“Ye know that the princes of the Gentiles exercise dominion over them,

and they that are great exercise authority upon them.

But it shall not be so among you:

but whosoever will be great among you, let him be your minister;

And whosoever will be chief among you, let him be your servant:

Even as the Son of man came not to be ministered unto,

but to minister, and to give his life a ransom for many.” (Matthew 20:25-28, KJV)

The word the Athenians used for their Assembly was Ekklesia, the same word used in the New Testament for Church
(and it is the greatest philological irony in all of Western history that this word,
which connoted equal participation in all deliberation by all members,
came to designate a kind of self-perpetuating, self-protective Spartan gerousia -
which would have seemed patent nonsense to Greek-speaking Christians of New Testament times,
who believed themselves to be equal members of their Assembly.)

- Thomas Cahill, Sailing the Wine-Dark Sea: Why the Greeks Matter


Tuesday, August 21, 2007

Joe Kalodimos: Don’t Believe Everything You Hear…….

Dear Parishioners:

Since Father Michael’s arrival, most of us have heard him on more than one occasion refer to the canons that his service to more than one altar is antithetical to the canons of our Holy Orthodox Church. We’ve heard him quote from the scriptures and canons saying, “no man can serve two masters; for either he will hate the one and love the other, or else he will cling to the one, and despise the other” (Matt. 6:24). This obviously refers to his ability or lack thereof to minister properly and equally to all the members of Holy Trinity and Prophet Elias Church’s. In fact, he has aptly inferred that one church would have preeminence over the other hence; he doesn’t want to slight one over the other. Unfortunately, Father Michael nor Metropolitan Isaiah have ever publicly quoted the specific canon with which we are not complying with so I have taken it upon myself to search for the closest rendering of that canon they appear to be quoting and, to publish it along with its interpretation by the individuals who compiled these sacred canons, Saints Nikodemos and Agapios of the Holy Mountain.

The following text is the canon and its interpretation. Please note that the bold, underlined italics are mine and not the work of the Saints. The reason for emphasizing the text is to point out where their [Father Michael and His Eminence] arguments are in conflict with the ethos of the canon. Please read it very carefully since this is one of our Holy Canons and my explanation of this sad, desperate situation which our clerics have fashioned. Also, keep in mind that this position has been wholly adopted and promulgated by those same “concerned” parishioners from the Prophet Elias Church whom are desirous of splitting our community for reasons that are NOT completely in accord with the canons of our Holy Orthodox Church.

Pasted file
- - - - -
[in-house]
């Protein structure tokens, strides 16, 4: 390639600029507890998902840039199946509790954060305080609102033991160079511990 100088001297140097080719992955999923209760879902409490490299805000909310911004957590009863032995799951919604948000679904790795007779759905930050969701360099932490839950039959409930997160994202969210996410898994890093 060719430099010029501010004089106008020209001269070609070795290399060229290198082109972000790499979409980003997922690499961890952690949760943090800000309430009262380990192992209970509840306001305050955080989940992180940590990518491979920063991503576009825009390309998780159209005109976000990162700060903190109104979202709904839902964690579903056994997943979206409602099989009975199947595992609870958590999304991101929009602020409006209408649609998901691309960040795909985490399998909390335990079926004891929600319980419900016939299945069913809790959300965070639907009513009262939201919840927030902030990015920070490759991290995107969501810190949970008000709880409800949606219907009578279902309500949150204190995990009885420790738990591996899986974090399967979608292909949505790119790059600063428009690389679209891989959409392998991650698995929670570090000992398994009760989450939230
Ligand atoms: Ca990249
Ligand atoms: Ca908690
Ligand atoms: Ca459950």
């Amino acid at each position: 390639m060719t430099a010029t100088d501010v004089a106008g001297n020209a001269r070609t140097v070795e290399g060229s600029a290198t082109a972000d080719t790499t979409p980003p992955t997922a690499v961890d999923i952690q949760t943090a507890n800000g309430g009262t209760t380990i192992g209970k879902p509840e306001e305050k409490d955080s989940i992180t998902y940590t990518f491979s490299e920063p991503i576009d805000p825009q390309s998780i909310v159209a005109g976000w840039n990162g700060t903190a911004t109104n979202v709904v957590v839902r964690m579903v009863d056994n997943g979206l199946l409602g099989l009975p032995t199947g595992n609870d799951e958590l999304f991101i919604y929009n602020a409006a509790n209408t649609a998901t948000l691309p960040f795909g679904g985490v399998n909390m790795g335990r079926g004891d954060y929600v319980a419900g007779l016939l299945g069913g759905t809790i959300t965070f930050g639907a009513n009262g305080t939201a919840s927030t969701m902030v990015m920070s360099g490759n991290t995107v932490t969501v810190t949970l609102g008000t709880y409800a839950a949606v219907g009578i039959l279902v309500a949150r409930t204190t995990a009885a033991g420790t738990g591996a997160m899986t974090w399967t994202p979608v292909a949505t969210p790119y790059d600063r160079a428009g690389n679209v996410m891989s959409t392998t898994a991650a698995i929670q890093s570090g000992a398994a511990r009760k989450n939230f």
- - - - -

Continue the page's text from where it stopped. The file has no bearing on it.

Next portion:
Canon XV of the 7th Ecumenical Council:

From now on let no Clergyman be attached to two churches. For this is a mark of commerciality and of greediness for profits, and is alien to ecclesiastical usage. For we have been told by the voice of the Lord Himself that “no one can serve two masters; for either he will hate the one and love the other, or else he will cling to the one, and despise the other” (Matt. 6:24). Each person, therefore, in accordance with the Apostolical utterance, wherever he happens to be, ought to stay there and serve in one church. For things done on account of greediness for profits in connection with ecclesiastical matters are alien to God’s institutes. To supply the needs of this life there are various occupations. Let anyone, therefore, who so wishes gain the needs of the body from them. For the Apostle has said, “these hands have ministered unto my needs, and unto those of them who were with me” (Acts 20:34). Accordingly, what is said here is to be applied in this God-guarded city; but in small towns outside of it, for want of men, let there be concessions.

Interpretation of the Canon by Saints Nikodemos and Agapios:

The present Canon prohibits the enrolling of any clergyman in the clergy of two churches situated either in the same city or in two cities, because this is being done for the sake of shameful profits, in order, that is to say, that the clergyman so enrolled may gain the emoluments of both churches; but what is done for the sake of shameful profits is foreign both to God and to ecclesiastics. For the Lord says that nobody can serve two masters; for either he will hate and despise one of them, or he will love and embrace the other. And St. Paul commands that everybody stay in the place whither he has been called by God. If these clergymen allege as an excuse that they cannot get along with the emoluments of the one church, why, behold, there are many kinds of manual work in the world that are more decent; accordingly, let them work with their hands to obtain the needs of the body. For even St. Paul obtained his needs and the needs of those with him by the work of his own hands, as he himself says. So for a clergyman to be attached to two churches, in this imperial city at any rate, is not to be tolerated because of the great number of clerics already in it; but as for the villages and towns outside of it, let it be allowed to be done on account of the scarcity of priests and clerics.

There are two fallacies with Father Michael’s and Metropolitan Isaiah’s argument which are disconcerting. I would like to respond to these in a thoughtful and efficient manner. There is another complex concern which has comes up regarding our Greek Orthodox Community of Greater Salt Lake City. The concern is that it was not canonically structured when Archbishop Iakovos of memory consecrated it. I would like to offer another perspective on this matter. The following is my response to these concerns.